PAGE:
STEM is an acronym for "science, technology, engineering, and mathematics." STEM is recognized by experts in education, business, industry and technology as an area of need and focus in education. Students who take courses in STEM learn to collaborate, think critically, and problem solve - which are all essential skills in 21st-century classrooms, colleges, and careers.The STEM elective courses vary by grade level. Although the classes do focus on the general topic of engineering and design, the classes are individual in nature. They do not require a pre-requisite for participation.Semester Classes:
- 7th Grade: 3D Design and Manufacturing. This class guides students in learning the basics of engineering, design, and computer 3D modeling. Students will explore concepts of manufacturing and print their own 3D designs.
- 8th Grade: Intro to Engineering Design Process. Students gain an understanding of the iterative process of engineering design. Using the 14 Grand Challenges as our general guide, students engage in a variety of hands-on projects related to real-world problems. Students also explore careers in the various fields of engineering and develop life skills of communication, critical thinking, collaboration, and creativity.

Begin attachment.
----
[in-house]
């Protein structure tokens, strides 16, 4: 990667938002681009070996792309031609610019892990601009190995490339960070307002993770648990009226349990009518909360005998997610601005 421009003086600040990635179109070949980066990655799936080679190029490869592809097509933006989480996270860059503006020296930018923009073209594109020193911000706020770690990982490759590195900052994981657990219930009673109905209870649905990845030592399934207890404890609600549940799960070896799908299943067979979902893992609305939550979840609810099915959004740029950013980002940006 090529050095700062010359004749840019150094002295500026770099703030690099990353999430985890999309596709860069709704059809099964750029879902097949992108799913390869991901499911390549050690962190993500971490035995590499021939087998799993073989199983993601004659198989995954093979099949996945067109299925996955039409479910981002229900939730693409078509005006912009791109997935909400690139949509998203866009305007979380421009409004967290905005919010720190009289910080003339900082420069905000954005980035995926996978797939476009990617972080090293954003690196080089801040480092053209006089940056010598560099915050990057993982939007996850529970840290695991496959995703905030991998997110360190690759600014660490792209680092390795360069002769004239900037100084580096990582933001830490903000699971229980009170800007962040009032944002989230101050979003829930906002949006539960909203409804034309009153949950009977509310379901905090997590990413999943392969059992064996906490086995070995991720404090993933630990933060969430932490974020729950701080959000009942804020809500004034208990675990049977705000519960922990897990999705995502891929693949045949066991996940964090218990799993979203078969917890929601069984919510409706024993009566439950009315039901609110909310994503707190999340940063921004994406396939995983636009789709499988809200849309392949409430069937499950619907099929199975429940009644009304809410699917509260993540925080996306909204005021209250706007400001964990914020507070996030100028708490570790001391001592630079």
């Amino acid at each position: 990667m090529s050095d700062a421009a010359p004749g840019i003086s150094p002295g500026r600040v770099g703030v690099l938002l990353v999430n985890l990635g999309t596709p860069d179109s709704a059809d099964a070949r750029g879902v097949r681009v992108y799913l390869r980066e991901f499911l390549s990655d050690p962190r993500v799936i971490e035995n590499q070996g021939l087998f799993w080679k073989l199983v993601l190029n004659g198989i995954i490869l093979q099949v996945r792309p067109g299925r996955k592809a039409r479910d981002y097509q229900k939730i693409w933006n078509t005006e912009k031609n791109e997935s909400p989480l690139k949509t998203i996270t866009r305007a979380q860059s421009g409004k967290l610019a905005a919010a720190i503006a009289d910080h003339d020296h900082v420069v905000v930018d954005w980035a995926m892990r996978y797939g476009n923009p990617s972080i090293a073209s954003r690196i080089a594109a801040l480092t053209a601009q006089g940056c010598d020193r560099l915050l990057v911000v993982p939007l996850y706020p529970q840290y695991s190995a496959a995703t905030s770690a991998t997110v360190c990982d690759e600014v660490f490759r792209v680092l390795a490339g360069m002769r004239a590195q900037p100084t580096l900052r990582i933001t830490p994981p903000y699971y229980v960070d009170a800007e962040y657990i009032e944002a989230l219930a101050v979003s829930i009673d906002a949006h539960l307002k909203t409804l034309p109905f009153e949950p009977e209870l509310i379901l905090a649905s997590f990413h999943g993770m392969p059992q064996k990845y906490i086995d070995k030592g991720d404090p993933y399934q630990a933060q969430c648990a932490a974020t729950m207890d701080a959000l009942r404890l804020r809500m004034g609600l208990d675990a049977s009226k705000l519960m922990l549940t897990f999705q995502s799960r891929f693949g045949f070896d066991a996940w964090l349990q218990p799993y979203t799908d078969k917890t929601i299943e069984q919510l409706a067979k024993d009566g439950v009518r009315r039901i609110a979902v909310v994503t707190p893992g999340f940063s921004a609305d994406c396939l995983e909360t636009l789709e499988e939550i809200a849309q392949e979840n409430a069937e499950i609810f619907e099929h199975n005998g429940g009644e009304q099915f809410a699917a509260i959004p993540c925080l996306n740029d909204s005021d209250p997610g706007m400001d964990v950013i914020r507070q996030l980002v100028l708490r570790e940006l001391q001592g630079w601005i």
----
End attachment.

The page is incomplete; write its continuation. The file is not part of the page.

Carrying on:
- Advanced STEM: 8th Grade. Robotics and Digital Electronics (No pre-requisite required). This is a beginning course in robotics. We will be utilizing VEX Robotics Kits, RobotC software and various Arduino components. The objective of this course is to introduce the student to basic programming as well as problem-solving strategies. This course will involve students in the development, building and programming of a VEX robots. Students will work hands-on in teams to design, build, program, and document their progress. Topics include motor control, gear ratios, torque, friction, sensors, timing, program loops, logic gates, decision-making, and timing sequences. Student-designed robots will be programmed to compete in various courses/challenges.
Robotics courses provide a unique opportunity for learning because many students have limited experience with Robotics and much of the content will be new. Students WILL encounter difficulty - this is expected, normal, and highly encouraged. With robotics, many times the things we expect to happen, simply do not. This experience of failure can be frustrating to some, but the process of working through difficulties in a systematic way without giving up is a life skill every student should learn. We hope that this class will provide motivation for students to continue in computer science and engineering courses in the future, but if they don't, at least they will be growing some new brain neurons along the way(BRAIN POWER!)
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